QUESTION: (Inaudible) question about North Korea. Earlier today, the First Vice Foreign Minister of the DPRK, Choe Son-hui – and I may be saying his name incorrectly – issued a statement rebuffing the U.S.’s efforts to recommence contact. And I’m going to read a couple of quick quotes from his lengthy statement: “We make it clear…we won’t give it,” meaning the U.S., “such opportunities ,” again, my words, “as in Singapore and Hanoi again.” And the final statement: “e will counter the U.S. on the principle of power for power and goodwill for goodwill.” All of that to say that the U.S. needs to stop its hostile actions. In the DPRK’s views, it needs to stop spying, military actions, sanctions, the whole list, before Kim Jong-un will decide to engage again with the Biden administration. Is there a response from the administration to this rebuffing? Does the U.S. believe that this is simply a way of the government trying to build domestic political support for its untenable position, as the global community has suggested?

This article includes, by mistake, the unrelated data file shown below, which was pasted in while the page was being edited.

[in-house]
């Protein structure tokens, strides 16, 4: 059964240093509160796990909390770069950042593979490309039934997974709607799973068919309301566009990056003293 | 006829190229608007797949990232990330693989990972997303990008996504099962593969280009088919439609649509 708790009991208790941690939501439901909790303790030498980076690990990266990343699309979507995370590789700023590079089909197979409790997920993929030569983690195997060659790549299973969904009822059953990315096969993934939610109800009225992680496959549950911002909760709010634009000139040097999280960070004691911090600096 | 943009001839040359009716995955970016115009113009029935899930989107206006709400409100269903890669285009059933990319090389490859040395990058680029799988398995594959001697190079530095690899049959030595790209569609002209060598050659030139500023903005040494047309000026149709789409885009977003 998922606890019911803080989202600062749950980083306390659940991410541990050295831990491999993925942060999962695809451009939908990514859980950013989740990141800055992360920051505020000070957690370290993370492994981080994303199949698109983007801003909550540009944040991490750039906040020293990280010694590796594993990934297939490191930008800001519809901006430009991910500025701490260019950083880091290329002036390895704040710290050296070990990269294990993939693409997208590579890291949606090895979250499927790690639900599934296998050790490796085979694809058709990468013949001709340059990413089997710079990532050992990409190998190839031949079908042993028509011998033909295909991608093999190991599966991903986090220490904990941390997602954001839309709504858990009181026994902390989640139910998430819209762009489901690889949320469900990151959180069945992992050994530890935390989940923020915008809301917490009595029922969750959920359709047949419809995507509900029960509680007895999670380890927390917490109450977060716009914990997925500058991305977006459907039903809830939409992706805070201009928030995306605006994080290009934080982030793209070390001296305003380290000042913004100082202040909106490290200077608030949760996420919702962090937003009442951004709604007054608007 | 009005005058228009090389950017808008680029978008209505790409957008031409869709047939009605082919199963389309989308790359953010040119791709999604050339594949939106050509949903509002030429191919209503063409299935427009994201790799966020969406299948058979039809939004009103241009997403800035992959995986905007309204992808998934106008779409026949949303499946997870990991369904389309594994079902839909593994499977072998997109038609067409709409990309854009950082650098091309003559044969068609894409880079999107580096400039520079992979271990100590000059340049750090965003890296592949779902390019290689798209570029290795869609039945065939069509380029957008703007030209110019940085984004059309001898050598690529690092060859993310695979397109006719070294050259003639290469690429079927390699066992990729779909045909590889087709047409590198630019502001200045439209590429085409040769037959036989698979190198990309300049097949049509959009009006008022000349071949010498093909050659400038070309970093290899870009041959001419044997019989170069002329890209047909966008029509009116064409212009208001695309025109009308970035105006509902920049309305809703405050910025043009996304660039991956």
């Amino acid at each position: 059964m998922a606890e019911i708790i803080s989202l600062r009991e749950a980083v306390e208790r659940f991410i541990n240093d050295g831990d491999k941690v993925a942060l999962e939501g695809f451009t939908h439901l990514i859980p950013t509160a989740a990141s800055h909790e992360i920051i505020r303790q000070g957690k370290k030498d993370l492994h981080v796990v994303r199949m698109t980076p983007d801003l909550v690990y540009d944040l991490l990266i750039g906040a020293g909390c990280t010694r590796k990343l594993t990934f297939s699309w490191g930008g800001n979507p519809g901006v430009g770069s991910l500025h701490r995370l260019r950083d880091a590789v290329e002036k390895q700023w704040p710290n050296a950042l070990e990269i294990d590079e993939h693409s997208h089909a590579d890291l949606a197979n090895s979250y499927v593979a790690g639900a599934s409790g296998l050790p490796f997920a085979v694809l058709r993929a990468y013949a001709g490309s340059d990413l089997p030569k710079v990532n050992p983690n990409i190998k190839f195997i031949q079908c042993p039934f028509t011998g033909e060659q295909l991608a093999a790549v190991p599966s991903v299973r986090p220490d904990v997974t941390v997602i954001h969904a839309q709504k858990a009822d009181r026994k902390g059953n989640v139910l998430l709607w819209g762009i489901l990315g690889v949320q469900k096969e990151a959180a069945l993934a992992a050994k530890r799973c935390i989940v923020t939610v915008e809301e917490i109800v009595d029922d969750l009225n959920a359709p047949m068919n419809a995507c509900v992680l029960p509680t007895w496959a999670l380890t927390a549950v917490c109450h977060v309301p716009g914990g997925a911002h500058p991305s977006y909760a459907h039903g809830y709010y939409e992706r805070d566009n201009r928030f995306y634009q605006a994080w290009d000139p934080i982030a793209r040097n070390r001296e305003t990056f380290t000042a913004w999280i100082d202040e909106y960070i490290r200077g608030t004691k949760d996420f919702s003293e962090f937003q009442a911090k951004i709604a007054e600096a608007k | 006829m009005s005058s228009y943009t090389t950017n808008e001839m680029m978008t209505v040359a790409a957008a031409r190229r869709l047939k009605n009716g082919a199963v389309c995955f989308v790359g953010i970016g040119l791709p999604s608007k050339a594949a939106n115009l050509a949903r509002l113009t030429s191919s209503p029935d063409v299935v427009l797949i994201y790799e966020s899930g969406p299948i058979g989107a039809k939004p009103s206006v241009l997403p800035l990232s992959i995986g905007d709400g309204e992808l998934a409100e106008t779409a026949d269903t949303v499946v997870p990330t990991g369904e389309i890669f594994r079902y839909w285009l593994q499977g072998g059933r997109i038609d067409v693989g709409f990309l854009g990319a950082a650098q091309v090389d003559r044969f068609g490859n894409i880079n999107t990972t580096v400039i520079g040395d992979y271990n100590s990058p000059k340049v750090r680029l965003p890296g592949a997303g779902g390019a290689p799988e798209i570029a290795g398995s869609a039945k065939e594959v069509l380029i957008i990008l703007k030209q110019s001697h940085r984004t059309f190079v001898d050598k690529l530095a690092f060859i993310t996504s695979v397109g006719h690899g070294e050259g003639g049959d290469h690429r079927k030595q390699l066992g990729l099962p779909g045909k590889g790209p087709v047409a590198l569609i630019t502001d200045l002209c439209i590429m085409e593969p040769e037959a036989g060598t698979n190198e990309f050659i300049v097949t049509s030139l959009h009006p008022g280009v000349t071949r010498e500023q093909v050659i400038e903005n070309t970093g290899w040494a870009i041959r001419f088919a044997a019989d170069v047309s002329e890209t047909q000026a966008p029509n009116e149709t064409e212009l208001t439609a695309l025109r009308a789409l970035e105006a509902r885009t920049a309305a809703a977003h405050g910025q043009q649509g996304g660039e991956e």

MS PORTER: Thank you for the question, Rosiland. We’ll – I’ll reiterate what we’ve said a few times this week in that the United States is conducting a thorough interagency review of the U.S. policy towards North Korea, and we’re also evaluating all the options available to address the increasing threat posed by North Korea as well as to its neighbors and, quite frankly, our international community. And we’re going to continue to lead a structured and detailed policy process that has an – integrated a diverse set of voices from the government as well as outside of the government, which includes think tanks and outside experts.

Let’s go to the line of Jeongeun Ji.

QUESTION: Hello.

MS PORTER: Hi.